|Smoking (past or current), n (%)||234 (42.5)||174 (39.4)||66 (44.3)||0.581|
|Biochemical parameters, mean ± SD|
|Hemoglobin (g/dl)||13.4 ± 1.5||13.0 ± 1.5||12.8 ± 1.5||< 0.001|
|Creatinine (mg/dl)||0.98 ± 0.36||0.99 ± 0.43||0.97 ± 0.52||0.923|
|Albumin (g/dl)||4.0 ± 0.4||4.0 ± 0.3||4.0 ± 0.4||0.931|
|Total cholesterol (mg/dl)||205.8 ± 39.8||209.3 ± 44.0||211.9 ± 38.7||0.192|
|Triglycerides (mg/dl)||110.3 ± 48.0||117.2 ± 56.7||117.4 ± 51.2||0.077|
|LDL cholesterol (mg/dl)||122.9 ± 34.2||126.2 ± 38.6||127.0 ± 33.8||0.256|
|Hs-CRP (mg/dl)*||0.16 (0.08-0.38)||0.18 (0.09-0.38)||0.2 (0.1-0.4)||0.609|
|Homocysteine (μmol/l)||18.5 ± 10.5||18.3 ± 11.1||19.7 ± 16.4||0.632|
|Vitamin B12 (pg/ml)*||305 (212-421)||316 (242-453)||346.5 (238-469)||0.06|
|Folate (ng/ml)||6.7 ± 3.4||7.0 ± 4.1||6.8 ± 3.7||0.373|
|Medical conditions, n (%)|
|Hypertension||345 (62.6)||313 (70.8)||93 (62.4)||0.02|
|Coronary heart disease||73 (13.3)||64 (14.5)||27 (18.1)||0.310|
|Diabetes||77(14)||79 (17.9)||26 (17.5)||0.216|
|Stroke||17 (3.1)||21 (4.8)||9(6)||0.353|
|Hypothyroidism||67 (12.2)||48 (10.9)||17 (11.4)||0.811|
|Cognitive status, n (%)|
|No cognitive impairment||44(8)||53(12)||18 (12.1)|
|Vascular dementia||31 (5.6)||24 (5.4)||11 (7.4)|
|Late onset Alzheimer’s disease||131 (23.8)||85 (19.2)||28 (18.8)|
|“Mixed” dementia||95 (17.2)||68 (15.4)||26 (17.4)|
|Mild cognitive impairment||221 (40.1)||182 (41.2)||53 (35.6)|
|Other types of dementia||29 (5.3)||30 (6.8)||13 (8.7)||0.269|
|Characteristics||GDS < 5 (n = 551, 48.2%)||GDS 5-9 (n = 442, 38.7%)||GDS ≥ 10 (n = 149, 13.1%)||P|
|Neurocognitive tests, mean ± SD|
|Mini Mental State Examination (/30)||22.9 ± 4.1||23.0 ± 3.9||22.3 ± 4.1||0.167|
|Rey Auditory Verbal Learning test, immediate recall (/75)||28.7 ± 9.9||29.8 ± 9.5||29.4 ± 9.4||0.284|
|Rey Auditory Verbal Learning test, delayed recall (/15)||3.8 ± 3.2||4.5 ± 2.9||4.6 ± 3.2||< 0.001*|
|Raven matrix test (/36)||22.5 ± 6.2||22.3 ± 5.9||22.2 ± 5.2||0.810|
|Trail Making test A (sec)||123.9 ± 78.4||142 ± 89.7||134.7 ± 71.2||0.144*|
|Trail Making test B (sec)||235.3 ± 133.4||218.5 ± 101||233 ± 117.3||0.826*|
|Token test (/36)||29.1 ± 4.3||28.5 ± 4.2||28.1 ± 4.1||0.172|
|Verbal fluency test per letter (n)||12.6 ± 8.6||13.4 ± 9.8||11.5 ± 8.2||0.195*|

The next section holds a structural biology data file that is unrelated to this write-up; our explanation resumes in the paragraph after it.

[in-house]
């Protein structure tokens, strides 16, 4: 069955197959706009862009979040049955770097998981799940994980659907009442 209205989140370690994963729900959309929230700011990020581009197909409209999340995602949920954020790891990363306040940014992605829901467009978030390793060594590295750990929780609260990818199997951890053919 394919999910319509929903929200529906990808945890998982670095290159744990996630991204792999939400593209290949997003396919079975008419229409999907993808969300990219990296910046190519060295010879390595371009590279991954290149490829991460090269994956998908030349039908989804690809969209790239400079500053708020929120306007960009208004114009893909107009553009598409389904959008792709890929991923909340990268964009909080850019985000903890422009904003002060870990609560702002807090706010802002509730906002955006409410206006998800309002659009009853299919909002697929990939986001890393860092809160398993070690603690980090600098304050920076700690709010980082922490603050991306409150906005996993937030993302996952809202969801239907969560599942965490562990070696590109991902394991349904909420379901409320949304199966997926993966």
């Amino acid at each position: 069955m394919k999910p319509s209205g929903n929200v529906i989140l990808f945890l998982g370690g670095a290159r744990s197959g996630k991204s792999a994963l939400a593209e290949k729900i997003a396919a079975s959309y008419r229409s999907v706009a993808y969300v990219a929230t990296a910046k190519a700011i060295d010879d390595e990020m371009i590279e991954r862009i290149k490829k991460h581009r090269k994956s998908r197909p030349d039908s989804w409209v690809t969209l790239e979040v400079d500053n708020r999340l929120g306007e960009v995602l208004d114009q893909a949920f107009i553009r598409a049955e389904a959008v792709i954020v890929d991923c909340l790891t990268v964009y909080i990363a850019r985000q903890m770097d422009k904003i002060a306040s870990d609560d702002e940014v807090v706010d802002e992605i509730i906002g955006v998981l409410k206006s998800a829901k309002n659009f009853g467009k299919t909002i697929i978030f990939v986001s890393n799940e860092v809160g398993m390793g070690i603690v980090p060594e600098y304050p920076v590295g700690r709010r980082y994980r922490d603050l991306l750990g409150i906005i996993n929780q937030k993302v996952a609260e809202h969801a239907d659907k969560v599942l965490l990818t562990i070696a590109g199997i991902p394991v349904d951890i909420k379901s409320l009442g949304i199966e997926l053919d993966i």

|Verbal fluency test per category (n)||18.3 ± 15||18.4 ± 14.3||16.0 ± 12.9||0.269*|
|Babcock test, immediate recall (/8)||3.3 ± 2.3||3.6 ± 2.2||3.4 ± 2.2||0.167|
|Babcock test, delayed recall (/8)||3.2 ± 2.8||3.6 ± 2.5||3.7 ± 2.7||0.05|
|Frontal assessment battery (/18)||11.9 ± 3.5||11.6 ± 3.6||11.5 ± 3.8||0.605^|
|Functional tests, mean ± SD|
|Barthel index (/100)||92.0 ± 16.0||86.6 ± 22.8||85.1 ± 22.2||0.015^|
|Lawton-Brody scale (/19)||15.4 ± 3.8||14.1 ± 4.3||13.2 ± 4.2||< 0.001^|
|Radiological characteristics, n (%)|
|Cortical ischemic lesions||52 (9.4)||52 (11.8)||16 (10.7)||0.481|
|Single lacunar lesion||40 (7.3)||34 (7.7)||5 (3.4)||0.143|
|Multiple lacunar lesions||165(30)||126 (28.5)||40 (26.9)||0.576|
|Leukoaraiosis||223 (40.5)||185 (41.9)||65 (43.6)||0.88|
|Atrophy||310 (56.3)||243(55)||86 (57.7)||0.945|
|RAVLT, delayed recall (P)||Babcock test, delayed recall (P)||Barthel index (P)||Lawton-Brody scale (P)|
|Coeff (M1)||Coeff (M2)||Coeff (M1)||Coeff (M2)||Coeff (M1)||Coeff (M2)*||Coeff (M1)||Coeff (M2)*|
|GDS < 5||-||-||-||-||-||-||-||-|
|GDS 5-9||0.66 (0.002)||0.82 (< 0.001)||0.37 (0.044)||0.50 (0.009)||-5.5 (0.024)||-4.24 (0.05)||-1.30 (0.001)||-1.26 (< 0.001)|
|GDS ≥ 10||0.81 (0.011)||0.57 (0.073)||0.53 (0.057)||0.59 (0.035)||-6.91 (0.026)||-8.09 (0.005)||-2.19 (< 0.001)||-1.76 (< 0.001)|
|Coeff (P)||Coeff (P)|
|Rey Auditory Verbal Learning test, delayed recall||0.10 (0.004)||0.11 (0.008)*|
|Token test||-0.097 (0.014)||-0.056 (0.196)*|
|Babcock test, delayed recall||0.10 (0.017)||0.13 (0.004)*|
|Barthel index||-0.025 (0.011)||-0.033 (0.003)#|
|Lawton-Brody scale||-0.203 (< 0.001)||-0.246 (< 0.001)#|